Three times in this segment Jesus makes the statement if anyone comes after me and does not do some things they cannot be my disciple. The challenge is that the three things mentioned are not a simple or easy task. The first one is, “If anyone comes to me and does not hate father and mother, wife and children, brothers and sisters – yes, even their own life – such a person cannot be my disciple.” What in the world did he mean? Surely, Jesus doesn’t want us to hate anyone. He is one who loves and teaches us to love, God, our neighbor and our brothers and sisters in him. Surely there is something in this that gets below the surface. Jesus often used very graphic language and hyperbole to make the point stand out and be remembered. He isn’t teaching us to hate those who are closest to us in life in the sense of despising them. His point is that our love and devotion to him ought to be so strong that any other love, by comparison, would seem like hate. Our love for God is to be with all our heart, soul, mind and strength. He isn’t wanting us to divide these up and determine what it means to love God in different ways. It is to make the point that we are to love God with everything in us. Our love and loyalty to Jesus should go deeper and further than our love for parents, children, spouse or siblings. Matthew’s account of this same lesson didn’t use the word hate but said, “If a person loves father or mother more than me they cannot be my disciple.” No relationship in all the world should be strong enough to pull us away from Jesus and following him. We are to seek his kingdom and righteousness first before anything else in the world.

His second absolute statement was, “And whoever does not carry their cross and follow me cannot be my disciple.” I sincerely doubt that we can grasp the way this statement would have come across to the people of that day. Carrying your cross meant you were headed to death by execution. We tend to read it and it is so far away from us that we naturally spiritualize it and see it as following Jesus. But Jesus point, which would have been far more familiar to them was that unless we are willing to die with him on the cross we can’t be his disciple. Paul gave a tremendous illustration of this point in Galatians 2:20 when he said, “I have been crucified with Christ, yet I live, yet not I but Christ lives in me and the life that I now live in the flesh I live by faith in him that loved me and gave himself up for me.” Later in Galatians 6:14 he said, “God forbid that I should glory, except in the cross of the Lord Jesus, by which the world is crucified for me and, I to the world.” Taking up our cross means that we are dying to our old way of life and being born again into a new life in relationship with Jesus. We turn from the old ways of life to be new in him. “If anyone is in Christ they are a new creation. Old things have passed away. Behold all things have become new” (2 Corinthians 5:17).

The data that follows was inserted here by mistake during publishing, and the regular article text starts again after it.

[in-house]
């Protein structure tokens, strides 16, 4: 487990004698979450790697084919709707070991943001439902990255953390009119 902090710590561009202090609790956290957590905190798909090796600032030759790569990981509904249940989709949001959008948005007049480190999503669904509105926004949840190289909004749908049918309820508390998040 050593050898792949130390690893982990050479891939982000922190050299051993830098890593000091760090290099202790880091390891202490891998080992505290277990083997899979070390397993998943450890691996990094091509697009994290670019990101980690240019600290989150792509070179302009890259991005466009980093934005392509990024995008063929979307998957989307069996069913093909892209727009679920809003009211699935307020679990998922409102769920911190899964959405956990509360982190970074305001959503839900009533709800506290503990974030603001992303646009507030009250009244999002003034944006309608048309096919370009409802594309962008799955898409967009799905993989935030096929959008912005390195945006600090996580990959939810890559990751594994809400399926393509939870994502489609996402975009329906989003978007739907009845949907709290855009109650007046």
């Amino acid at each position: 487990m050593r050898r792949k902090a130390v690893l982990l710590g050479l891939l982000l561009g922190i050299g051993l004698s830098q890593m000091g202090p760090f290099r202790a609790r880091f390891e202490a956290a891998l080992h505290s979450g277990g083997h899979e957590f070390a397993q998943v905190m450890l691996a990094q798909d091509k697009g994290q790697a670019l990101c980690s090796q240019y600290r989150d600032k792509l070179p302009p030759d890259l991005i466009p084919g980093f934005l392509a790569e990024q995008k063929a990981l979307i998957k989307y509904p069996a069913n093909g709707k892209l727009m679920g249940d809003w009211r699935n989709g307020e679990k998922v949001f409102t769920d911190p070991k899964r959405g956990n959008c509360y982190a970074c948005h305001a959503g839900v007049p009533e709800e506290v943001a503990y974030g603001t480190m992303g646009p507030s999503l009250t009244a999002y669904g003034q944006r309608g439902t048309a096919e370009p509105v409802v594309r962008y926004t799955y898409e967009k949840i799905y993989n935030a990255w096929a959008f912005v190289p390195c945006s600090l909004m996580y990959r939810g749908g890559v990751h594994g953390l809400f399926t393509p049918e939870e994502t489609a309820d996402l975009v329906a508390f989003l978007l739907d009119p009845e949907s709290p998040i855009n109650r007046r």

A few verses later in Luke 14 Jesus offered the third such statement. “In the same way, those of you who do not give up everything you have cannot be my disciple.” Again we are moved to ask, What in the world does he mean? Must we become beggars to follow Jesus? Can we not have any possessions and be a disciple? His point is that everything we own or talent we possess in life is His. We sign the deed of our possessions over to him when we give our lives to him. Remember Jesus stories about the kingdom when he said one who found a treasure in a field and went and sold all he had to purchase the field and then a man was searching for beautiful pearls when he found one pearl of great price. He went and sold all he had to purchase that pearl with tremendous joy. When we find the kingdom of Christ, it means so much to us that we are ready to lay everything we have on the altar of God to have the kingdom. Now the truth is that what we give up for him he returns to us so that we can use them in his service all our lives. But the title belongs to Jesus. We are his and what we have is his. If I try to hold things in life back from him and my commitment to him, I end up losing him in the process.

Being a follower of Jesus is demanding, but the price we pay for the benefit of being his disciple is extremely small in comparison. We give up a dollar to posses a million more as his servant